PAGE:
The last few years have seen an explosion of mobile technology use. The first billion owners of these devices were users with the financial means to purchase a mobile device in countries that provide broad support and infrastructures. The second billion users, it has been suggested, will be the less affluent of our global community. For these countries and communities, the adoption of wireless internet and omnipresent mobile devices has the potential to be revolutionary (Jon Evans 2012).
Beginning in July of 2012, I began research into the impacts of mobile media technologies on education and learning (Going Mobile: The Impact of Mobile Media Technologies on Academic Collaboration Beyond the Walls of the Classroom). As this project progresses, Google Hangouts continues to be one key communication tool allowing me to be physically in one place while connecting to multiple peers in a variety of places. One discussion group last year included one person in Colorado, one person in New York and one person in the Arab Emirates Abu Dhabi. The connection quality does of course depend on the speed and bandwidth of the internet connection at each location, but for the most part has a very good experience.
The Google Hangout connection requires just a few steps to set up and is found in the You+ section of any Gmail or Google Mail account. Different than the Skype experience that is mainly a one to one connection for the free account, Google Hangouts is a free web app that allows up to ten synchronous connections (up to 15 if you connect with a .edu email). Screen sharing, document sharing, real time chat and many other features make this a simple and robust communication tool that helps expand our definition of the places we are grounded in. During a Google Hangout session, we experience a multiplicity of place as we are able to share and relate to the experiences of others who are physically somewhere else.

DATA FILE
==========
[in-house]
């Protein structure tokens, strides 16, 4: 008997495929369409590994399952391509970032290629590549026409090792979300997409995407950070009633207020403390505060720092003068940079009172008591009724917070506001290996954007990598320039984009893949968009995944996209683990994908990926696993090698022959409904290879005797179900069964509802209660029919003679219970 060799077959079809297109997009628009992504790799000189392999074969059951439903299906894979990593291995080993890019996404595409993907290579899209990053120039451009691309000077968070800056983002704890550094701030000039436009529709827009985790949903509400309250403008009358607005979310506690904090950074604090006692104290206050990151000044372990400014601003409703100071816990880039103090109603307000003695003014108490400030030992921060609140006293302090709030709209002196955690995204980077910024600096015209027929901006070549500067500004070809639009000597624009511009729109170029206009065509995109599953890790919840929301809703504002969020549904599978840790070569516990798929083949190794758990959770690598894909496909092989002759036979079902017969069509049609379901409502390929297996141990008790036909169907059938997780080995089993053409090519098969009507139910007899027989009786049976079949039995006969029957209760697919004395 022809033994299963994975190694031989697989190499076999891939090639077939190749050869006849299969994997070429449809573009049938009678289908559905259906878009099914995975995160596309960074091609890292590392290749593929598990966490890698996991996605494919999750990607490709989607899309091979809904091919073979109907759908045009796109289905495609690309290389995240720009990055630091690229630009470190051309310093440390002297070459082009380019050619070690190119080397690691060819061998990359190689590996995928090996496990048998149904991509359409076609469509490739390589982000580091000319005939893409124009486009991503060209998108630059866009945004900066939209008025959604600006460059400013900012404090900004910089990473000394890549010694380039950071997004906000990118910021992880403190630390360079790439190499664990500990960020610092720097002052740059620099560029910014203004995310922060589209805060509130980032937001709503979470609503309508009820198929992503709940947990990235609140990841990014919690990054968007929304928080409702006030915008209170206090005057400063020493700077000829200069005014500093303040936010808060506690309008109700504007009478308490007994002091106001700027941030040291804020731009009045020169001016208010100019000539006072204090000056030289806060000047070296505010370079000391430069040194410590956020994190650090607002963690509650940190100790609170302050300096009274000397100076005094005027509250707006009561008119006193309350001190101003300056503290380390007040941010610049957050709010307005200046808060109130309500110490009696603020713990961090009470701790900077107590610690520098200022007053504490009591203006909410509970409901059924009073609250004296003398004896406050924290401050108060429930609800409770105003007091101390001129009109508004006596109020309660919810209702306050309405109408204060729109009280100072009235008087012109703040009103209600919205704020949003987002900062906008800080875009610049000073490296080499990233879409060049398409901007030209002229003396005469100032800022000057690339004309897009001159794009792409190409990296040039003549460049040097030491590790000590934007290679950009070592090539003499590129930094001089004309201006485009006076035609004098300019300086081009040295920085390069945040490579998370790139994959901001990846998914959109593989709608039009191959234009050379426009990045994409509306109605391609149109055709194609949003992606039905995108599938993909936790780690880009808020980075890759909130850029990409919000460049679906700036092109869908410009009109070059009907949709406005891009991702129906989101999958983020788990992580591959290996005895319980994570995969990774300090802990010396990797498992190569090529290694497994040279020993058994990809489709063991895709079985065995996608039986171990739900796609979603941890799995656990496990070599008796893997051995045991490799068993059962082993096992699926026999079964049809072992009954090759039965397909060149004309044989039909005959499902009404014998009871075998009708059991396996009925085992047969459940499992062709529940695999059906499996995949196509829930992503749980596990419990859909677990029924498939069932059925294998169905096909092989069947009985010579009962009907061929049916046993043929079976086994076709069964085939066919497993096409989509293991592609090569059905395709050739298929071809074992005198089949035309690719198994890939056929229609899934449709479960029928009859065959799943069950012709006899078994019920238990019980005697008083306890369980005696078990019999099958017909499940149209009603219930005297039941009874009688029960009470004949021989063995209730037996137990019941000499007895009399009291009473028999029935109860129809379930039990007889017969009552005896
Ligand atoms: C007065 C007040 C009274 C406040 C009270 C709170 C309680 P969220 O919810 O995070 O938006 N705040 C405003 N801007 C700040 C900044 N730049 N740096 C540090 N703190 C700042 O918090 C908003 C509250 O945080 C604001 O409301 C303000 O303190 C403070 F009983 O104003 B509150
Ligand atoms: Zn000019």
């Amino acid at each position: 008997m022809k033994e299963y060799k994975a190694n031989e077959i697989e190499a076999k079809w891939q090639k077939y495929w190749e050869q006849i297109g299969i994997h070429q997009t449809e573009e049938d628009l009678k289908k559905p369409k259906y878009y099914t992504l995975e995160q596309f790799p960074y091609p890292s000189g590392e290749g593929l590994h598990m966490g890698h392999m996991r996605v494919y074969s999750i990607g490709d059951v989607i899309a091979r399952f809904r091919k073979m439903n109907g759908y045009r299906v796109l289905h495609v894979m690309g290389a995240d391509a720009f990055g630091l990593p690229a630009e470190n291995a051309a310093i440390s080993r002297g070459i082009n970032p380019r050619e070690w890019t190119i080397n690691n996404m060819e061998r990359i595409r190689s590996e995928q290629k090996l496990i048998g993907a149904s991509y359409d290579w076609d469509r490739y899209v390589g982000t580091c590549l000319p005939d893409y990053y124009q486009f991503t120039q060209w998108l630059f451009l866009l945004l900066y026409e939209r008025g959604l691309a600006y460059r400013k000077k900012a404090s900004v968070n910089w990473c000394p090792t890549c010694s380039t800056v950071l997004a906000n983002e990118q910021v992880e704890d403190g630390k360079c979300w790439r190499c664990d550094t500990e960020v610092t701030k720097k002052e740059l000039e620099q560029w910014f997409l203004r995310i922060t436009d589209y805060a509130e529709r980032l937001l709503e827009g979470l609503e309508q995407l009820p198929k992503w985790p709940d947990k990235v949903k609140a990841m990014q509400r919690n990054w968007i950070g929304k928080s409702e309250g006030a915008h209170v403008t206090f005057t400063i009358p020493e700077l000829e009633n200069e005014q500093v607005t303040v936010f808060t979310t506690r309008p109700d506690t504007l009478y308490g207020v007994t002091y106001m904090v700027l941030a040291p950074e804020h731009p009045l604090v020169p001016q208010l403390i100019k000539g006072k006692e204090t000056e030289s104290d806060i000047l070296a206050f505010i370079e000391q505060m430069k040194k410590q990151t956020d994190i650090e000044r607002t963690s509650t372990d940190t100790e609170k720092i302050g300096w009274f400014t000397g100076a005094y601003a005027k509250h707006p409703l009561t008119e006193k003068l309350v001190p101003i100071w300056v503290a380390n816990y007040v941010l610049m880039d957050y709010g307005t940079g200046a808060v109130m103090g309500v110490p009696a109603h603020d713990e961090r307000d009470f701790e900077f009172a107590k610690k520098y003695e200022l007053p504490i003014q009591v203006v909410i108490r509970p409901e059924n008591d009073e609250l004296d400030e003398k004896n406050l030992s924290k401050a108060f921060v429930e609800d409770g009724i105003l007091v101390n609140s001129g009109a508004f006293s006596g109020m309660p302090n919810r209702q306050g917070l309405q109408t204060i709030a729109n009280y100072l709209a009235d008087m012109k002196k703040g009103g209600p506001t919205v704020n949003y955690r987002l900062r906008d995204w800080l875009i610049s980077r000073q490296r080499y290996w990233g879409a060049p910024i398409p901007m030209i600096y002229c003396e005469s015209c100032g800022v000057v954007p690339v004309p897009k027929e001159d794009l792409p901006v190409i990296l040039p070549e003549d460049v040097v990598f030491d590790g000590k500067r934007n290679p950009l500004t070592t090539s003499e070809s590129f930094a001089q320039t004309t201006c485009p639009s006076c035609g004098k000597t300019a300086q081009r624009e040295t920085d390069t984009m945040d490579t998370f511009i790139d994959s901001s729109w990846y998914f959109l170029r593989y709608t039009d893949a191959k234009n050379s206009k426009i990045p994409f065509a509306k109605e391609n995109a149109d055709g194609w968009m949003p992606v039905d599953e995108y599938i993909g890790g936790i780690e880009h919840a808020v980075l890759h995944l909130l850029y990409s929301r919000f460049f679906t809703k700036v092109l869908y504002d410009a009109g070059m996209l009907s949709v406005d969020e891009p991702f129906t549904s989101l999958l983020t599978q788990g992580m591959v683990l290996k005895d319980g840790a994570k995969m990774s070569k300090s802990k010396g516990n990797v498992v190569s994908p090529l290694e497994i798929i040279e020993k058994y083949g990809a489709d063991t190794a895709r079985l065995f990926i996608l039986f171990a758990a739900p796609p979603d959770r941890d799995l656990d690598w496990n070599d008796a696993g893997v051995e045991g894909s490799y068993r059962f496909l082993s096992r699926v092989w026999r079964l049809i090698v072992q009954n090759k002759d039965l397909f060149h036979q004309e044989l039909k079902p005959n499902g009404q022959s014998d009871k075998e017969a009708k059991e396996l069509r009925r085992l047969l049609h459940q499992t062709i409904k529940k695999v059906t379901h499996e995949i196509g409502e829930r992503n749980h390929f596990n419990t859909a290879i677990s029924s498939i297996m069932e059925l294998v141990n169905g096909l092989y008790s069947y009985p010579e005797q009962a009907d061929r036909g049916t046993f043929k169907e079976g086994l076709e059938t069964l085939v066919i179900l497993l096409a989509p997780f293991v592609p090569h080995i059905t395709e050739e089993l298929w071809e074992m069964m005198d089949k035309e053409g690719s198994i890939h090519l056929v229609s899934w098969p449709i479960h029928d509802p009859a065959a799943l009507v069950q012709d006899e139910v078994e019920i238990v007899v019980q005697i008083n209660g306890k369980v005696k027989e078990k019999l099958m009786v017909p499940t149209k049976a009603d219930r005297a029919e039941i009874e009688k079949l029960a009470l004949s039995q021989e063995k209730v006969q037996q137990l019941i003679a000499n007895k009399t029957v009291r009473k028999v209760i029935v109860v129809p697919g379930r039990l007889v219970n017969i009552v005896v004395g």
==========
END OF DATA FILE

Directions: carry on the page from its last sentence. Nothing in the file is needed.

Aside from the technical aspects of this type of connection, there is the personal communication habits we are used to that have to be adjusted to in this environment. A class discussion that was held in Hangouts this semester was comprised of a professor and three students in a classroom along with up to six participants connecting from their homes or their local Starbucks. The first few weeks were spent in getting used to this mix of local and virtual connections. They experimented with different seating arrangements for the local students to make them less of the focus and more of a virtual circle of students for their discussions. While most do use their laptop to connect, I have used my iPhone and iPad at different times depending on where I was to connect to this group. The benefits of seeing the body language of their fellow students and the allowance for more to participate than might have otherwise been excluded due to time limitations of traveling to the classroom, was found to outweigh any initial awkwardness of relating to a group of talking heads.
Cell phone use in business and in our personal lives has allowed us a greater freedom in where and when we connect with our world of information and contacts. It has also afforded us the opportunity to have a greater connection to our global community from our homes. In education and higher education in particular, we have been cautious to embrace very much mobile technology in part because of the fear of the distractions that social media can bring to a classroom. As we grow to understand how to be strategic and leverage these mobile devices for academic technology uses we will, I believe, find a greater ability to enable students to connect their daily lives outside the classroom, with their experiences inside the classroom and … their classroom learning experience, with their daily lives. Mobile communication tools like Google Hangouts help educators guide students to strategically connect to a world of information and experiences. That does not replace physically going or embracing other places but hopefully can be a spark that lights a fire of interest in expanding a student's horizons. Going Mobile when you are standing still is a dynamic that brings a world of resources to us. What we do with this information has always been up to us. Whether on the move or standing still, the barriers to connection between each other and the world of information are smaller than ever before. A Google Hangout may not be the same as sitting together with friends and sharing a pizza (at least not until smell is added to this tool :) but it is one sweet way to bring together individuals regardless of time or space to explore the possibilities of this increasingly digital world.